171 Developing a New Criterion to Improve Operational Drizzle Detection from Ground-Based Instrumentation

Wednesday, 11 July 2018
Regency A/B/C (Hyatt Regency Vancouver)
Claudia Acquistapace, University of Cologne, Köln, Germany; and U. Löhnert, M. Maahn, and P. Kollias

Liquid clouds substantially contribute to Earth’s radiation budget but are still poorly represented in global circulation models (GCMs), i.e. due to uncertainties in the description of the cloud-scale microphysical processes such as drizzle production. Drizzle production in pure liquid clouds is the main mechanism of liquid water removal and it affects the dynamics and lifetime of clouds as well as the boundary layer dynamics and thermodynamics. In models, this process is described by the autoconversion parametrization, that characterizes the mass transfer rate from cloud droplets to embryonic drizzle particles. Various parametrizations of autoconversion have been proposed in recent years for numerical models but their evaluation is still controversial because direct observations of drizzle development in the cloud are missing.

In this work, new criteria to detect drizzle development in the cloud is presented. We base the new criteria on the skewness of the Doppler spectra obtained from the Ka-band radars operating at JOYCE (Jülich Observatory for Cloud Evolution) and at the Barbados Cloud Observatory. The skewness is sensitive to early drizzle production and drizzle growth through the cloud: normally, cloud droplets without any significant fall velocity but under the influence of turbulence will lead to a Gaussian Doppler spectrum (i.e. skewness is zero), whereas the onset of drizzle will lead to a deviation from the ideal Gaussian form (if downward velocities are defined positive, positive skewness at first and negative when drizzle starts to dominate the spectrum).

In the presented algorithm, coherent structures in space and time of positive, zero and negative skewness values are identified. They correspond to different stages of drizzle droplet development (classes) such as drizzle seeding, drizzle growth/non-drizzle and mature drizzle, respectively. The separation between the drizzle growth and the non-drizzle class is based on the reflectivity profile, which is assumed to be adiabatic for non-drizzle clouds.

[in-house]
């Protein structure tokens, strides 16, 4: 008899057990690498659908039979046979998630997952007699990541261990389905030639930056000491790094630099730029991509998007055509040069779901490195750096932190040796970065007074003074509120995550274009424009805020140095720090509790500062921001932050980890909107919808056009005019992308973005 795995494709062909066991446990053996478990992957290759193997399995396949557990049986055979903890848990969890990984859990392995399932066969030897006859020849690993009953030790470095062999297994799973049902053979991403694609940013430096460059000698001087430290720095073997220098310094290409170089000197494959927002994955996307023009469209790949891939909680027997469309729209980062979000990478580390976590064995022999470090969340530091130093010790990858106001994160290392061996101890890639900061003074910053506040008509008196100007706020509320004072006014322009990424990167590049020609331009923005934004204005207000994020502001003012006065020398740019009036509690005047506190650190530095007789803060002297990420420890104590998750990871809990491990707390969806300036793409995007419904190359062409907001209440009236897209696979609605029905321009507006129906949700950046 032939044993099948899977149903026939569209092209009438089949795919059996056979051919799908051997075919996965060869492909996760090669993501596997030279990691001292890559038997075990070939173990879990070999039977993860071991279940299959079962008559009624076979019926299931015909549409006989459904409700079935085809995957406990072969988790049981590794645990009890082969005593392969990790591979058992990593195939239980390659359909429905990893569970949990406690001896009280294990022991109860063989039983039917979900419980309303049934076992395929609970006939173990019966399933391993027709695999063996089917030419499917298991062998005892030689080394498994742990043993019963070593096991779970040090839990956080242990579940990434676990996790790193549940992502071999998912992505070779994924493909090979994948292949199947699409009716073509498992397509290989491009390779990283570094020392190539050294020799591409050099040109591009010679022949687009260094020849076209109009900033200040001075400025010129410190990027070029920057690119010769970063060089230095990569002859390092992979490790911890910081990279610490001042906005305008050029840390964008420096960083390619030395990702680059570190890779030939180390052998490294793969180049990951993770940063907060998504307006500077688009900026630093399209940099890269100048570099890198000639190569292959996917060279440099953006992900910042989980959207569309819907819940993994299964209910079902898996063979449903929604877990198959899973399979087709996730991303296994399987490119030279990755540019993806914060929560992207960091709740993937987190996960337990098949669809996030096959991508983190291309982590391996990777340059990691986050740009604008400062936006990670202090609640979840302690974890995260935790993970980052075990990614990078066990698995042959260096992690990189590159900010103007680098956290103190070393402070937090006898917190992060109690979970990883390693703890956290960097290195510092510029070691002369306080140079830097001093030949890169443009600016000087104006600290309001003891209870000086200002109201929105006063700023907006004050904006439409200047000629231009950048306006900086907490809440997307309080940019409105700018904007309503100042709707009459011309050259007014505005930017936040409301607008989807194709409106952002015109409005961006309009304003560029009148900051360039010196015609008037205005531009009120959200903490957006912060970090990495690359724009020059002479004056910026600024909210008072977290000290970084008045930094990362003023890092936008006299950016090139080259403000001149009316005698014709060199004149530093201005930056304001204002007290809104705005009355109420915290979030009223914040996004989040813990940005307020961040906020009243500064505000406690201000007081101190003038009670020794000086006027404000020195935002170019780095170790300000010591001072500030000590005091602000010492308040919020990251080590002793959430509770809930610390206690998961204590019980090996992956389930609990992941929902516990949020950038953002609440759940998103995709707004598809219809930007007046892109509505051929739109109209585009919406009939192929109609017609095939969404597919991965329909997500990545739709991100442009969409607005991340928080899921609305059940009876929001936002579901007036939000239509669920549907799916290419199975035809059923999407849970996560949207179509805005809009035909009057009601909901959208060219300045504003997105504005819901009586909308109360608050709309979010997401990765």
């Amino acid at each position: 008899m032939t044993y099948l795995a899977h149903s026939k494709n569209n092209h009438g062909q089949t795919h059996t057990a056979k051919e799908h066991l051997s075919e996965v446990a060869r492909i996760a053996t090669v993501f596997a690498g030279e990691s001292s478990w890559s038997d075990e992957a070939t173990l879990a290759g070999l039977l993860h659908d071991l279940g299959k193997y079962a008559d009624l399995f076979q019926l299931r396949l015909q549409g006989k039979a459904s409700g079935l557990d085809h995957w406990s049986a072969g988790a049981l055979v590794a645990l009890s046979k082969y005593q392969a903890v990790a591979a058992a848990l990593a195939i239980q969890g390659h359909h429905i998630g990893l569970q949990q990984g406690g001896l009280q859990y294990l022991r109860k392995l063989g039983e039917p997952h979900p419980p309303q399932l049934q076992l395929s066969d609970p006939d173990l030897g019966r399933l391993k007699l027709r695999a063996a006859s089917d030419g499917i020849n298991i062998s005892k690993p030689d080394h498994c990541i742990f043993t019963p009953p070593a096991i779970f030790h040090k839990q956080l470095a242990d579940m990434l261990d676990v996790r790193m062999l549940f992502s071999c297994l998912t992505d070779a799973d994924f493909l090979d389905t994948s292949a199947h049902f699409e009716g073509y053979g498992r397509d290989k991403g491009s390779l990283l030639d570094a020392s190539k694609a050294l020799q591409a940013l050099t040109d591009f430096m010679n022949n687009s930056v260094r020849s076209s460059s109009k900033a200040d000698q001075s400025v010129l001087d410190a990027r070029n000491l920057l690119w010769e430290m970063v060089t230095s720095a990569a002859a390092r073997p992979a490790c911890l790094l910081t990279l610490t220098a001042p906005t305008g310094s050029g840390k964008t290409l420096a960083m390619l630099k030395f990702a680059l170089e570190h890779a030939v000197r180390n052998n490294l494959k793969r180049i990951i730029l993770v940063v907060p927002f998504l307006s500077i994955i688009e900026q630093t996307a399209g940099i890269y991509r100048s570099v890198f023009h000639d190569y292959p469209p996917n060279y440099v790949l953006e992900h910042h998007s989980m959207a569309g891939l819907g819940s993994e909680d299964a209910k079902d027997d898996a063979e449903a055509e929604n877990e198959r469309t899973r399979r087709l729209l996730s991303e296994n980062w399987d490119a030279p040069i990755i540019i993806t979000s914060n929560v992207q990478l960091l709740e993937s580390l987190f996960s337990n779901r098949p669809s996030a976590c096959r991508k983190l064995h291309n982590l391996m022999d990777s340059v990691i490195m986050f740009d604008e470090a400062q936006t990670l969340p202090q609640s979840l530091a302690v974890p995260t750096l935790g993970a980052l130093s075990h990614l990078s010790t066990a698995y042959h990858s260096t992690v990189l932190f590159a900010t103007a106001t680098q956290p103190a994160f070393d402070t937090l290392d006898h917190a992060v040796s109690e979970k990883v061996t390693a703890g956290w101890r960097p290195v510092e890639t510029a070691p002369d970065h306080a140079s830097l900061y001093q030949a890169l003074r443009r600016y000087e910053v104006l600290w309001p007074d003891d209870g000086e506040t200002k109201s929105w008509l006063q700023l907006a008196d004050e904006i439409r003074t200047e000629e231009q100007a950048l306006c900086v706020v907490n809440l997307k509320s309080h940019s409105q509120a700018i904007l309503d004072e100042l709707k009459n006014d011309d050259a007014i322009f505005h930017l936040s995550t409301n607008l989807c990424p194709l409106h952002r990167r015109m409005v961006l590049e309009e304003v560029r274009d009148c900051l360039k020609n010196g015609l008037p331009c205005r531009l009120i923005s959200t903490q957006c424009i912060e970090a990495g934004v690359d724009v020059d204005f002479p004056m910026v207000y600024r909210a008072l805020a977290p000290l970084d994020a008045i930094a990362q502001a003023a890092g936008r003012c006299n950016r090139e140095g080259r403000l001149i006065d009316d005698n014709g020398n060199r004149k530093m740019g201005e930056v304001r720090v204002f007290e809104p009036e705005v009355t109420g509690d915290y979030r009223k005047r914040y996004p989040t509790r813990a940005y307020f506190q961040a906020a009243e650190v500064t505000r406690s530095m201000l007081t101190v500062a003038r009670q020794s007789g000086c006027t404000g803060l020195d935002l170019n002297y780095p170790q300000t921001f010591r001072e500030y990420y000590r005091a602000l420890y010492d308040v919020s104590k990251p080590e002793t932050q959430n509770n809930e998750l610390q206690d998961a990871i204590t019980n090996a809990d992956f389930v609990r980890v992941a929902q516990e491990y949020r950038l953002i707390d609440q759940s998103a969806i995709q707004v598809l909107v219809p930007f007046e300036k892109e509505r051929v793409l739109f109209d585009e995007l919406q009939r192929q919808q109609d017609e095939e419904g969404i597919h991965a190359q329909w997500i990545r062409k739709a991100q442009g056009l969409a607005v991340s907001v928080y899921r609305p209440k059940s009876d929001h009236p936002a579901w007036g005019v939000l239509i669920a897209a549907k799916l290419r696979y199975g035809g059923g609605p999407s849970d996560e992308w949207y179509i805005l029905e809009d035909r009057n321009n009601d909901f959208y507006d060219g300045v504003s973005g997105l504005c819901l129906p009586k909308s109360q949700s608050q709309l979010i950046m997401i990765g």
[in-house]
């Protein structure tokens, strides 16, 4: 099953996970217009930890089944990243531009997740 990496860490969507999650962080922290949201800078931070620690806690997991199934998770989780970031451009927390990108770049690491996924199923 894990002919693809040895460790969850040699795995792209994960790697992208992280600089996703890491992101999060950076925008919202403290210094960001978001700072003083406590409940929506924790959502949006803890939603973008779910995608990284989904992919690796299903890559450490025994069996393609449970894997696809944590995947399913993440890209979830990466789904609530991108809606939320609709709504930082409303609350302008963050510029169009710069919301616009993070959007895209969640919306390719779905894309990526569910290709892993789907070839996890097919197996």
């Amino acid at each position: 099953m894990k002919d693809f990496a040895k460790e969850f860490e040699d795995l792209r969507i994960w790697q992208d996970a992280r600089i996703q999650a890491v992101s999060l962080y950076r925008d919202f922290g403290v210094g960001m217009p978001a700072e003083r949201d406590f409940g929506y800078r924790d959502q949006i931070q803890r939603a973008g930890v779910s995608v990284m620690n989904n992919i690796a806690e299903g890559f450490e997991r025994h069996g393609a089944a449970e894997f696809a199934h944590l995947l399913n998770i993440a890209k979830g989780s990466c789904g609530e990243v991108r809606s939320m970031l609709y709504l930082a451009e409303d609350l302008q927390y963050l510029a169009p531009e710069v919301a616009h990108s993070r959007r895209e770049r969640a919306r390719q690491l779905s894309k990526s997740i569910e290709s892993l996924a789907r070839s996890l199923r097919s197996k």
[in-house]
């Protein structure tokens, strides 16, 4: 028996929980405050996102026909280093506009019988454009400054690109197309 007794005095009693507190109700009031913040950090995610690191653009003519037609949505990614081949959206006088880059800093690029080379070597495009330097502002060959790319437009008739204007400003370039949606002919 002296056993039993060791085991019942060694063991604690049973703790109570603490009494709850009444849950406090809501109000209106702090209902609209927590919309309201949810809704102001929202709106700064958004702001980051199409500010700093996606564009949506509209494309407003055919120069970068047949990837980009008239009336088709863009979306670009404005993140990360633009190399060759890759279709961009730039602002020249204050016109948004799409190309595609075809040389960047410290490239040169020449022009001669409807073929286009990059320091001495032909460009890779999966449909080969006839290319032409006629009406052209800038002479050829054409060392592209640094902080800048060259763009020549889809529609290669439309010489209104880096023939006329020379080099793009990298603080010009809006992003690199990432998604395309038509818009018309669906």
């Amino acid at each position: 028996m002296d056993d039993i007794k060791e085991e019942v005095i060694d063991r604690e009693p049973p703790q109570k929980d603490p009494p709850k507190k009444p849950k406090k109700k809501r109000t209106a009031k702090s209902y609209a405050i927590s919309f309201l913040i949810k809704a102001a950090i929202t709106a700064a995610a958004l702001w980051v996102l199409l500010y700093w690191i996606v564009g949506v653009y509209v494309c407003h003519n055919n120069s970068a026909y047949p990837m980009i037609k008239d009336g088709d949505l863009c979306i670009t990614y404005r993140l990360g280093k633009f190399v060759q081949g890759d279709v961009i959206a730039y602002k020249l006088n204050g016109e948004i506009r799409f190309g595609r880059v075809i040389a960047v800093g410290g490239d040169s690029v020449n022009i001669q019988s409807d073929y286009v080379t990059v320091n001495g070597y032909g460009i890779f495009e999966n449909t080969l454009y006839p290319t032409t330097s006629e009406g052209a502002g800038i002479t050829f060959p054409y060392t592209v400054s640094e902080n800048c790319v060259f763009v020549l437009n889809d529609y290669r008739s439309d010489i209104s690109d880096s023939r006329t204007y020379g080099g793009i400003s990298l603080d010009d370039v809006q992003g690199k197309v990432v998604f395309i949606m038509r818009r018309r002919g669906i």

The new algorithm has been tested on a statistical amount of liquid cloud case studies collected at JOYCE as well as on a number of shallow cumulus cloud cases observed at the Barbados Cloud Observatory. After algorithm application, the different drizzle classes are characterized in terms of standard Doppler spectra moments reflectivity, mean Doppler velocity, spectral width and microwave-radiometer-derived LWP. These are compared to the different categories identifying drizzle in the common Cloudnet target classification. The goal is to quantitatively estimate the benefits that the new criteria can provide compared to the current Cloudnet target classification, which states a standard application at cloud observatories world-wide and has often being used for model evaluation. The new criteria are currently being implemented as an extension to the Cloudnet target categorization algorithm. We suggest that the new algorithm can provide additional observational constraints for evaluating the autoconversion parametrization in numerical models.

- Indicates paper has been withdrawn from meeting
- Indicates an Award Winner